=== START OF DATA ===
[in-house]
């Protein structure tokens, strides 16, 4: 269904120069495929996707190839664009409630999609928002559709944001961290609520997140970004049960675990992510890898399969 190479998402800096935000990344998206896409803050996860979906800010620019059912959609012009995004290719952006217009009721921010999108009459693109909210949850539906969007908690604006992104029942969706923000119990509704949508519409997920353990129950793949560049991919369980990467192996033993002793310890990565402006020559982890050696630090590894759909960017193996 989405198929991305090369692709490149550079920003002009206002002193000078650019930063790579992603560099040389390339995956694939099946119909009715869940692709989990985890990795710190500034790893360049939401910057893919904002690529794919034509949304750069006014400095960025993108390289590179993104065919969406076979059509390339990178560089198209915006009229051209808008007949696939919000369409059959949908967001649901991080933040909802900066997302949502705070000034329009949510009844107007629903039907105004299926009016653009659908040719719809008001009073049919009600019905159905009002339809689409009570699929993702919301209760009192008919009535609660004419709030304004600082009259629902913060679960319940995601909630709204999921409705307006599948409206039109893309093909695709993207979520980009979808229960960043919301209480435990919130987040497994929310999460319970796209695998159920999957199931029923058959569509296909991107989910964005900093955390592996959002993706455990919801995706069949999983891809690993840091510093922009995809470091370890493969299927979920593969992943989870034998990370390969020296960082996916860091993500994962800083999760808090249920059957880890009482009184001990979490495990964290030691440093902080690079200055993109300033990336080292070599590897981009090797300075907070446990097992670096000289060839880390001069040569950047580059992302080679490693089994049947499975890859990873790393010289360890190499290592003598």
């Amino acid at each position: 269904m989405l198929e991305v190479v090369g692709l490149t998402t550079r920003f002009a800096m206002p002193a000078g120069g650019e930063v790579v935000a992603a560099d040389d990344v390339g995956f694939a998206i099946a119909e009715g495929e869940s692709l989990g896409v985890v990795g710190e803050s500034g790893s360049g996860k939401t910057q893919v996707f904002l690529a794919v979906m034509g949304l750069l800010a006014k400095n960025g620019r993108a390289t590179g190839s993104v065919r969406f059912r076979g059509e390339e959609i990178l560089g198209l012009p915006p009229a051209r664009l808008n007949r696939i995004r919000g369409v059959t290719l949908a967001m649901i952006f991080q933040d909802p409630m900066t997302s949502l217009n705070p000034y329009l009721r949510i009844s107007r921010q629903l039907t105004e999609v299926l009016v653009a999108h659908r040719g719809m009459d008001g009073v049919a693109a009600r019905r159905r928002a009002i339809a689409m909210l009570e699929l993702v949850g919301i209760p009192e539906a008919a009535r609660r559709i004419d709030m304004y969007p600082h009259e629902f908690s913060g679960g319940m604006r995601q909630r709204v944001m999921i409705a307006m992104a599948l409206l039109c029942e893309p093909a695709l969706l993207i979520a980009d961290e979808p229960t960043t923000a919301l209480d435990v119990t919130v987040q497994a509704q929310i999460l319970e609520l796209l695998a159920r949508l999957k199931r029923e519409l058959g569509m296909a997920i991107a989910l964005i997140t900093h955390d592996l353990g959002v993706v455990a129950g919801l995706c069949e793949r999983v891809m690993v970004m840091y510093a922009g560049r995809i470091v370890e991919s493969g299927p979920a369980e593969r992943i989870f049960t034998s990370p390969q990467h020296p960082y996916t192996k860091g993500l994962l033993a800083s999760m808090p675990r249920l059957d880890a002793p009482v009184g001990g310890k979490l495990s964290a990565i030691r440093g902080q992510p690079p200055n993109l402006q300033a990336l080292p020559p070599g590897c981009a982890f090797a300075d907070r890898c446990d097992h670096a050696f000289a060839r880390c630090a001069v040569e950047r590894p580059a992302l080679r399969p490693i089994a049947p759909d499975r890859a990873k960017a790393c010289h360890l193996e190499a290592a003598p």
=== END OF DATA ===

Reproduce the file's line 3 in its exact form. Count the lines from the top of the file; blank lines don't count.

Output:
């Amino acid at each position: 269904m989405l198929e991305v190479v090369g692709l490149t998402t550079r920003f002009a800096m206002p002193a000078g120069g650019e930063v790579v935000a992603a560099d040389d990344v390339g995956f694939a998206i099946a119909e009715g495929e869940s692709l989990g896409v985890v990795g710190e803050s500034g790893s360049g996860k939401t910057q893919v996707f904002l690529a794919v979906m034509g949304l750069l800010a006014k400095n960025g620019r993108a390289t590179g190839s993104v065919r969406f059912r076979g059509e390339e959609i990178l560089g198209l012009p915006p009229a051209r664009l808008n007949r696939i995004r919000g369409v059959t290719l949908a967001m649901i952006f991080q933040d909802p409630m900066t997302s949502l217009n705070p000034y329009l009721r949510i009844s107007r921010q629903l039907t105004e999609v299926l009016v653009a999108h659908r040719g719809m009459d008001g009073v049919a693109a009600r019905r159905r928002a009002i339809a689409m909210l009570e699929l993702v949850g919301i209760p009192e539906a008919a009535r609660r559709i004419d709030m304004y969007p600082h009259e629902f908690s913060g679960g319940m604006r995601q909630r709204v944001m999921i409705a307006m992104a599948l409206l039109c029942e893309p093909a695709l969706l993207i979520a980009d961290e979808p229960t960043t923000a919301l209480d435990v119990t919130v987040q497994a509704q929310i999460l319970e609520l796209l695998a159920r949508l999957k199931r029923e519409l058959g569509m296909a997920i991107a989910l964005i997140t900093h955390d592996l353990g959002v993706v455990a129950g919801l995706c069949e793949r999983v891809m690993v970004m840091y510093a922009g560049r995809i470091v370890e991919s493969g299927p979920a369980e593969r992943i989870f049960t034998s990370p390969q990467h020296p960082y996916t192996k860091g993500l994962l033993a800083s999760m808090p675990r249920l059957d880890a002793p009482v009184g001990g310890k979490l495990s964290a990565i030691r440093g902080q992510p690079p200055n993109l402006q300033a990336l080292p020559p070599g590897c981009a982890f090797a300075d907070r890898c446990d097992h670096a050696f000289a060839r880390c630090a001069v040569e950047r590894p580059a992302l080679r399969p490693i089994a049947p759909d499975r890859a990873k960017a790393c010289h360890l193996e190499a290592a003598p």